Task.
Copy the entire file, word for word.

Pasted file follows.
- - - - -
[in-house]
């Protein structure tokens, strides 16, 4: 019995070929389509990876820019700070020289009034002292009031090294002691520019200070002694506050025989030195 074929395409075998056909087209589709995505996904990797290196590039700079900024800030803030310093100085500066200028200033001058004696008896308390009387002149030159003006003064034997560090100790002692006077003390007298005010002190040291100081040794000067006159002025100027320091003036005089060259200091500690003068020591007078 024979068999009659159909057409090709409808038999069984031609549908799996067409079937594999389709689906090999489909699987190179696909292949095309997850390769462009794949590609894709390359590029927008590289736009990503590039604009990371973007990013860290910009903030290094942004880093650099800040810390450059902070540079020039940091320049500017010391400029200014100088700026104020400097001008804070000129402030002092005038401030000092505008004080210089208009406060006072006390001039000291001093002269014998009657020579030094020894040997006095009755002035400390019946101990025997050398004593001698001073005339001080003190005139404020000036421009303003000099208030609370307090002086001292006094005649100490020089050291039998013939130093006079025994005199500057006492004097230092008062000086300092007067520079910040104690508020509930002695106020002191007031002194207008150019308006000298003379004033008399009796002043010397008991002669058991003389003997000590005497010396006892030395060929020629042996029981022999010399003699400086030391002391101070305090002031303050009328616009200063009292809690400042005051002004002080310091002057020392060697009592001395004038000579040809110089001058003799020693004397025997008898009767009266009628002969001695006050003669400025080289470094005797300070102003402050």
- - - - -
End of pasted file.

[in-house]
């Protein structure tokens, strides 16, 4: 019995070929389509990876820019700070020289009034002292009031090294002691520019200070002694506050025989030195 074929395409075998056909087209589709995505996904990797290196590039700079900024800030803030310093100085500066200028200033001058004696008896308390009387002149030159003006003064034997560090100790002692006077003390007298005010002190040291100081040794000067006159002025100027320091003036005089060259200091500690003068020591007078 024979068999009659159909057409090709409808038999069984031609549908799996067409079937594999389709689906090999489909699987190179696909292949095309997850390769462009794949590609894709390359590029927008590289736009990503590039604009990371973007990013860290910009903030290094942004880093650099800040810390450059902070540079020039940091320049500017010391400029200014100088700026104020400097001008804070000129402030002092005038401030000092505008004080210089208009406060006072006390001039000291001093002269014998009657020579030094020894040997006095009755002035400390019946101990025997050398004593001698001073005339001080003190005139404020000036421009303003000099208030609370307090002086001292006094005649100490020089050291039998013939130093006079025994005199500057006492004097230092008062000086300092007067520079910040104690508020509930002695106020002191007031002194207008150019308006000298003379004033008399009796002043010397008991002669058991003389003997000590005497010396006892030395060929020629042996029981022999010399003699400086030391002391101070305090002031303050009328616009200063009292809690400042005051002004002080310091002057020392060697009592001395004038000579040809110089001058003799020693004397025997008898009767009266009628002969001695006050003669400025080289470094005797300070102003402050």